How many mammal species live in a tropical forest? Some are nocturnal. Others are small, furtive or live at the tops of trees. Scientists working at the Smithsonian Tropical Research Institute (STRI) in Panama tested a new technique: recruiting carrion-eating flies to detect mammals. This new method surpasses standard techniques, detecting more species than researchers could count along trails or photograph with hidden cameras.
Carrion flies, found worldwide and common in many habitats, feed and lay their eggs on dead animals, open wounds and feces. They are not choosy, feeding on whatever remains or droppings they come across, swallowing the DNA of the animals they came from. The DNA stays in the fly’s digestive system for some time before it breaks down.
Scientists collect genetic “barcodes,” short sequences of DNA unique to particular species, storing them for reference. By comparing the DNA in the libraries with DNA in a sample of animal material, they can figure out which animal a sample is from. Barcoding can be used to find out if the fish being sold at a fish market is really what the seller says it is, or if animal products seized from traffickers are from endangered species.
However, sequencing DNA from a single individual is still relatively expensive and time-consuming. New equipment can sequence DNA from a sample containing tiny scraps of genetic material from a large number of individuals at the same time, a technique called “metabarcoding.”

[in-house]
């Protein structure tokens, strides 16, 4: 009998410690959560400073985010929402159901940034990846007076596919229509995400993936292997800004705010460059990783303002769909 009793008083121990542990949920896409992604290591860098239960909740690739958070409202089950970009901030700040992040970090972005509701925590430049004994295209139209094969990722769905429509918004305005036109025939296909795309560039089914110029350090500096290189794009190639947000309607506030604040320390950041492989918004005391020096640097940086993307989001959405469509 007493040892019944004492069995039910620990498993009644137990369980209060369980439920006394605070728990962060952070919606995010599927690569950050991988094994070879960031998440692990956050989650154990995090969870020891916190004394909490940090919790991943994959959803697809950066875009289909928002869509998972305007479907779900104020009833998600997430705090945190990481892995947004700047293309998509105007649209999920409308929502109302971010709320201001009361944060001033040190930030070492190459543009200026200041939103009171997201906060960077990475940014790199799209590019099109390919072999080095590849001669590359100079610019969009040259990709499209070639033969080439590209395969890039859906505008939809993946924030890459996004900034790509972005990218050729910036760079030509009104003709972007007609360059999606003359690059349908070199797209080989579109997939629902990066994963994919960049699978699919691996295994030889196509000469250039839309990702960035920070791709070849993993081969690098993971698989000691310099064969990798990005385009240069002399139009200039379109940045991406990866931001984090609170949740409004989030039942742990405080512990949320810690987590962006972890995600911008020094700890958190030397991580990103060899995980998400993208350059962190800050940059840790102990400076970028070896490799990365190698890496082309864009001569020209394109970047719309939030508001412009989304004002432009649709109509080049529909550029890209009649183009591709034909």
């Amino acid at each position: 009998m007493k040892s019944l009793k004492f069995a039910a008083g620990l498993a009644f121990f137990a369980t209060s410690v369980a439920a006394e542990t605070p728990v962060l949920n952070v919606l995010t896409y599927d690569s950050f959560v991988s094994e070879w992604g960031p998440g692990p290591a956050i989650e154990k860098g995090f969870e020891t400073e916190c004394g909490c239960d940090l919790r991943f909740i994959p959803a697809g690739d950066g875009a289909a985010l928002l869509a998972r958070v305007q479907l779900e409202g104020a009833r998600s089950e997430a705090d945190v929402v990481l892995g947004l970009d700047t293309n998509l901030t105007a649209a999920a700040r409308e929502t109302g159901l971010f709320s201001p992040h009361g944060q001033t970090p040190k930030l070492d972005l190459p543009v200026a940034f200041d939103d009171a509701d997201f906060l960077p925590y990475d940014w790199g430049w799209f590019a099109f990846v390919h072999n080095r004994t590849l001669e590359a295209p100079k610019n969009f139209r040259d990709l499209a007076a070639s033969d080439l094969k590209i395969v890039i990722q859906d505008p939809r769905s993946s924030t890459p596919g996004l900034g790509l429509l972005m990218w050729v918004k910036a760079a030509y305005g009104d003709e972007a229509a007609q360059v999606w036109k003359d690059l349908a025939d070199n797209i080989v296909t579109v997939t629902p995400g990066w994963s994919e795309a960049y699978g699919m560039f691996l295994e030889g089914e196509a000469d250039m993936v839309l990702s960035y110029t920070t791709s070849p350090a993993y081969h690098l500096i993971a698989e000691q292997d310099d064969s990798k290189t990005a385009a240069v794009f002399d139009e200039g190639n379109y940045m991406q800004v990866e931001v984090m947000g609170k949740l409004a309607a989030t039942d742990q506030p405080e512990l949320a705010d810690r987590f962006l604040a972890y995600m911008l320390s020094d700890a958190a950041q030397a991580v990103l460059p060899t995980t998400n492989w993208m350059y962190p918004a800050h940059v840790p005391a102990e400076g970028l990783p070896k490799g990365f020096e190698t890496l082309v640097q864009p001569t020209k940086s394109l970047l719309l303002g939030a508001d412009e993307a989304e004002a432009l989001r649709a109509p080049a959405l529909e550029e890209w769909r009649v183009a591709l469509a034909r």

Researchers including Torrey Rodgers, now a research associate in Utah State University’s Department of Wildland Resources and Karen Kapheim, assistant professor in Utah State University’s Department of Biology tested this new mammal detection technique on Barro Colorado Island in Panama, one of the best-studied tropical forests in the world, where the species list includes 108 mammals, 74 of which are bats.
In the past, researchers relied on two standard methods to estimate how many animal species were on the island: transect counts, in which a researcher walks a fixed length of trail and records all mammals observed, and automatic camera traps that snap photos of any animal that walks past them.
Such surveys are important to find out how numbers of animals change from year to year or from season to season, or to test the effectiveness of conservation actions such as National Parks and nature reserves. In this study, researchers lured flies into traps baited with chunks of raw pork set out along trails, collecting more than a thousand flies. The DNA in and on the flies was extracted and analyzed.
DNA from 20 mammal species was identified in the samples from the carrion flies, including monkeys, carnivores, sloths, anteaters, marsupials, rodents, and bats. A camera-trapping survey carried out during the same time period detected only 17 species, and transect counts detected just 13. The flies found four species not detected by either camera traps or transects, including two bats.
The method was not perfect, however, failing to find three species detected by the other methods. The flies’ taste for waste may help explain the results: they were good at detecting species such as primates that produce abundant soft droppings, and less so picking up species like rodents and deer that produce small, hard pellets.
“We are excited to report that metabarcoding of carrion flies is a very effective way to survey mammal communities,” said Rodgers. “We hope that in the future, this technique can aid in the fight to protect and monitor biodiversity worldwide.”